At Least By Default . . .
One of my faculty members came to me recently because s/he was getting “low free space” warnings on the hard drive of their ThinkPad. S/he couldn’t understand how their hard drive was so full. “I keep most of my stuff on my Mac at home. I just use this for email.”
So I took a look at the machine with SpaceSniffer (a great tool, but that’s another post for another time). The Dropbox folder was a massive space eater. When I pointed it out, s/he said “Yeah I use Dropbox to backup my Mac. Sometime I need a file from the Mac, so I installed it on my ThinkPad.”
Time to educate my users and clear up a common misconception.
Dropbox was designed as a data syncing tool for people with multiple computers and devices. Files on one device that are monitored by Dropbox are copied to all devices on which Dropbox is installed.
If you change a file that Dropbox monitors one one device, that change is propagated to all your other devices that have your Dropbox installed. That means there are copies on each device.
- You put a piece of data on one of your computers in the Dropbox folder (ex. Song1.mp3).
- That piece of data is copied to your Dropbox account on the Dropbox’s servers (“in the cloud”) and then immediately sent to every other device on which you have installed your Dropbox.
- The problem is that if a file one one device is altered, then the alteration is propagated to all the devices. Dropbox neither knows nor cares whether the alteration is intentional or accidental. It just does the job of syncing (see Note 2 at the bottom of the post).
Let’s look at some potential scenarios that might be problematic:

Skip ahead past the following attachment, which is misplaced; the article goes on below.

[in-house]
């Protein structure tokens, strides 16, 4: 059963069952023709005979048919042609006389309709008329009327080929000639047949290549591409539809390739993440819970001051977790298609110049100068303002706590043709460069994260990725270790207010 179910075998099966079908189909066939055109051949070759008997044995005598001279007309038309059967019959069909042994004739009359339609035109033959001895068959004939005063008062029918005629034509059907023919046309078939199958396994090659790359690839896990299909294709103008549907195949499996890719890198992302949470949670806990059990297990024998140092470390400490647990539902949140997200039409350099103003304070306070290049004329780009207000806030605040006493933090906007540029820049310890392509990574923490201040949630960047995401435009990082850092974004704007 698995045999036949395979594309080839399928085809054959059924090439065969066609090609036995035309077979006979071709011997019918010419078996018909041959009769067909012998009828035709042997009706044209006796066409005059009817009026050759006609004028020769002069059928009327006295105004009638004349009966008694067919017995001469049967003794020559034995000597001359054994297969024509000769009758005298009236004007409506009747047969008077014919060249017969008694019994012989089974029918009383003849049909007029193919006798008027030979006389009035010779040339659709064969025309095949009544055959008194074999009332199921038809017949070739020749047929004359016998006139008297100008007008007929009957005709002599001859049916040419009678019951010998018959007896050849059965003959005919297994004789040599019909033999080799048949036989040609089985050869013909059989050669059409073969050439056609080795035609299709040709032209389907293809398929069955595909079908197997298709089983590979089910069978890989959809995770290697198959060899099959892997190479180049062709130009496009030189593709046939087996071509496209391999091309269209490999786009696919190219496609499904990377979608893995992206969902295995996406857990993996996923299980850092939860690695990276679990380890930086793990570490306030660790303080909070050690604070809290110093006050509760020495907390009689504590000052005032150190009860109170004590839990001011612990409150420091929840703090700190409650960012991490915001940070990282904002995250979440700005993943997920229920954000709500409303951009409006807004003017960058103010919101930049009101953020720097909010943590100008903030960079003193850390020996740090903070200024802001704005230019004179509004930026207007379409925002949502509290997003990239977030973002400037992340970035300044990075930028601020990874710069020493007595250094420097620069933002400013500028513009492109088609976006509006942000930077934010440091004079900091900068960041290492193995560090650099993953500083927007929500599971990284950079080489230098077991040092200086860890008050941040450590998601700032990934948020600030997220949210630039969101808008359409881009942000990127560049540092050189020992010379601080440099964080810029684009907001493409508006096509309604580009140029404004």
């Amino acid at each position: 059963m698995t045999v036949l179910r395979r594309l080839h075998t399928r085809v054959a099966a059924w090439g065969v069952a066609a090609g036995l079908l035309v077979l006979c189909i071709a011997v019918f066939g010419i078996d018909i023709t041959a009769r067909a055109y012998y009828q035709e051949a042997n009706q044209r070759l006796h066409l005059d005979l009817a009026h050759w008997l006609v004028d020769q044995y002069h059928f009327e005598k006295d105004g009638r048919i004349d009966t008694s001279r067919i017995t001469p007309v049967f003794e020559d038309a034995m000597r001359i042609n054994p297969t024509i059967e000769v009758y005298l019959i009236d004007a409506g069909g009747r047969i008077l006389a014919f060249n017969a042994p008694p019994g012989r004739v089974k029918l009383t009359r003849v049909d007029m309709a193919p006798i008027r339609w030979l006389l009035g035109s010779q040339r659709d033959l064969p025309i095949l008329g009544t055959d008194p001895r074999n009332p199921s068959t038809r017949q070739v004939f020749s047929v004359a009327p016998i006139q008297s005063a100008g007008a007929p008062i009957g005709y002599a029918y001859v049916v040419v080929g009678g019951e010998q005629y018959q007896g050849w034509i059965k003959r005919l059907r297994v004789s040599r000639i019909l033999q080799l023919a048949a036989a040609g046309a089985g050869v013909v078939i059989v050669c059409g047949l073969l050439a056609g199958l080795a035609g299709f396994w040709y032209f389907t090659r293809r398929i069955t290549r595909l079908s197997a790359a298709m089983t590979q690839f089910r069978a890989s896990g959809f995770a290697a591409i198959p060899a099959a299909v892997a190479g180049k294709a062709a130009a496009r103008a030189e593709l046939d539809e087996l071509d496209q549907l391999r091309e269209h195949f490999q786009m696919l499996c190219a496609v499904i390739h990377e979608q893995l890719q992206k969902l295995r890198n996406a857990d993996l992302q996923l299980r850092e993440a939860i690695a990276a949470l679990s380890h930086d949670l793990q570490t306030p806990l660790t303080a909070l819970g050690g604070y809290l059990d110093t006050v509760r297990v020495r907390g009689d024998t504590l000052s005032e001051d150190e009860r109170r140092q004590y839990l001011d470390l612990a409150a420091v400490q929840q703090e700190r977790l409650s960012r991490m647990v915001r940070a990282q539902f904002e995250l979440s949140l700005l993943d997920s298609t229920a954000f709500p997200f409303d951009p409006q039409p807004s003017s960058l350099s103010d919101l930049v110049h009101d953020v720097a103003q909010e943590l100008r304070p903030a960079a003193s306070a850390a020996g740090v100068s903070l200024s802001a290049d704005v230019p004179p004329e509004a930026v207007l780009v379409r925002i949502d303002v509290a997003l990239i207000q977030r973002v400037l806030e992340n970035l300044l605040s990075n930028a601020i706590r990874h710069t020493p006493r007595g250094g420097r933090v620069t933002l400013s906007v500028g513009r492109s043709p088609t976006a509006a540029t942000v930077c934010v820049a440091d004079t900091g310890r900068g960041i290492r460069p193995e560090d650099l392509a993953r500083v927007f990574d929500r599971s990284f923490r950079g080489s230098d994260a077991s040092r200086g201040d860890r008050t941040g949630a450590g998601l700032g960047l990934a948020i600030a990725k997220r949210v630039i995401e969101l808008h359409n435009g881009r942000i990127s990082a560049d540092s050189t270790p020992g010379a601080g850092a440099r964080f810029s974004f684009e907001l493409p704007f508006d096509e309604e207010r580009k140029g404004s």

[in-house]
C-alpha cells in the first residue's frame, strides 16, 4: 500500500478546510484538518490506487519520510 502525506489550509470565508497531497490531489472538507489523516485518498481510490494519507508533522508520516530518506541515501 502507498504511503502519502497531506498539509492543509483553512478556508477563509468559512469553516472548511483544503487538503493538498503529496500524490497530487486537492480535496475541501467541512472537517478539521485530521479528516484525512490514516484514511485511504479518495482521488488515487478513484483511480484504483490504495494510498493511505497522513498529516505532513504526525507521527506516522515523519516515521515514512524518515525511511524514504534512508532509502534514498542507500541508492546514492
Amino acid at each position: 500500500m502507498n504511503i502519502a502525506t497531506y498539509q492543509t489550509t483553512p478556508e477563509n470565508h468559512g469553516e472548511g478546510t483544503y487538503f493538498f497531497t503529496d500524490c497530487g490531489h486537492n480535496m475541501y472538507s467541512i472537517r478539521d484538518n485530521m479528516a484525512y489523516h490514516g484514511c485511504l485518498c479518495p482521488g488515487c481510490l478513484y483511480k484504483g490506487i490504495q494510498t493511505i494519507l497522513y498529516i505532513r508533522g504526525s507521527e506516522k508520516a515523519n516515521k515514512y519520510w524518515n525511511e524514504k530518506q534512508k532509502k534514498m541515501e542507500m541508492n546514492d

- You delete file2 from your Mac. Now file2 gets deleted from your ThinkPad, your Phone, and your Dropbox account online.
- On your Phone, file3 gets corrupted somehow. That corruption is copied over to ThinkPad, Mac, and Dropbox online account.
- The cryptolocker virus locks up the data on your phone by encrypting your ThinkPad. That’s a change, so Dropbox copies the now encrypted files to the other devices.
In the case of my particular faculty member, they didn’t understand that Dropbox’s functionality. I believe they thought that they were accessing the mac files in the cloud instead of understanding that those files were being copied down to the ThinkPad.
Cloud backup would put copies of the files on a given device into the cloud. It would not copy them all down to all the devices.
Notice the arrows in the images are one-way. The backup service is not copying data back down. That’s the difference between sync and backup.
Dropbox as a backup tool
Although Dropbox (or Google Drive, or Microsoft OneDrive, or Apple iCloud, etc) are mostly cloud storage and cloud syncing, they can be used as cloud backup. There are just extra steps you have to take. Those steps will vary from service to service. How To Geek released an article discussing how to do it for many of the tools.
Note: the article doesn’t cover iCloud specifically, but you should be able to extrapolate. If not. . .
Note 2: Dropbox by itself is not a sufficient tool to be a primary backup system in my professional opinion. It is great as a secondary level because it does keep a limited history of file versions.
If you are only going to have one tool for backup, use one that is designed to be a backup tool, like SpiderOak, Carbonite, or dedicated external media.
The Office of the Dean of the College at Wake Forest University purchases SpiderOak backup solution for full-time, permanent faculty. Please contact the ODoC in order to determine if you have questions regarding your eligibility.